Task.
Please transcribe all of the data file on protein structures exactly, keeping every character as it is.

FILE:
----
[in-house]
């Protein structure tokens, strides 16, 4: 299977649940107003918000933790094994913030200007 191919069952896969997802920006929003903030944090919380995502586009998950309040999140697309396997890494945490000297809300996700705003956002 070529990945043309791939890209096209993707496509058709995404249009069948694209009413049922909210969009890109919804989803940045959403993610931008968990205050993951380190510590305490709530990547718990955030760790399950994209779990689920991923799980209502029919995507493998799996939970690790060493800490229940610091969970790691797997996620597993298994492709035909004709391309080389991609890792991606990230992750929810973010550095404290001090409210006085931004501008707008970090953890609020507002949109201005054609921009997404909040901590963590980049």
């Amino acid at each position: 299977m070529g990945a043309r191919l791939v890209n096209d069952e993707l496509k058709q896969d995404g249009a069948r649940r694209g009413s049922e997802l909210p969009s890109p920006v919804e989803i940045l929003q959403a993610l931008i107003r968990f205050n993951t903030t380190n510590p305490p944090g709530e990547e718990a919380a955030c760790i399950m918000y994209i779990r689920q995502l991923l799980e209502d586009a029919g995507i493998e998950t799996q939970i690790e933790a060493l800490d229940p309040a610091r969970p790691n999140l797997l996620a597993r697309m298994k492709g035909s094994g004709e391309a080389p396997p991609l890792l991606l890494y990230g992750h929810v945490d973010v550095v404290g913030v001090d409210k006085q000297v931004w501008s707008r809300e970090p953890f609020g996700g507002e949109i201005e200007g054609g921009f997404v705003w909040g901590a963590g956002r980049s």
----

[in-house]
């Protein structure tokens, strides 16, 4: 299977649940107003918000933790094994913030200007 191919069952896969997802920006929003903030944090919380995502586009998950309040999140697309396997890494945490000297809300996700705003956002 070529990945043309791939890209096209993707496509058709995404249009069948694209009413049922909210969009890109919804989803940045959403993610931008968990205050993951380190510590305490709530990547718990955030760790399950994209779990689920991923799980209502029919995507493998799996939970690790060493800490229940610091969970790691797997996620597993298994492709035909004709391309080389991609890792991606990230992750929810973010550095404290001090409210006085931004501008707008970090953890609020507002949109201005054609921009997404909040901590963590980049």
């Amino acid at each position: 299977m070529g990945a043309r191919l791939v890209n096209d069952e993707l496509k058709q896969d995404g249009a069948r649940r694209g009413s049922e997802l909210p969009s890109p920006v919804e989803i940045l929003q959403a993610l931008i107003r968990f205050n993951t903030t380190n510590p305490p944090g709530e990547e718990a919380a955030c760790i399950m918000y994209i779990r689920q995502l991923l799980e209502d586009a029919g995507i493998e998950t799996q939970i690790e933790a060493l800490d229940p309040a610091r969970p790691n999140l797997l996620a597993r697309m298994k492709g035909s094994g004709e391309a080389p396997p991609l890792l991606l890494y990230g992750h929810v945490d973010v550095v404290g913030v001090d409210k006085q000297v931004w501008s707008r809300e970090p953890f609020g996700g507002e949109i201005e200007g054609g921009f997404v705003w909040g901590a963590g956002r980049s």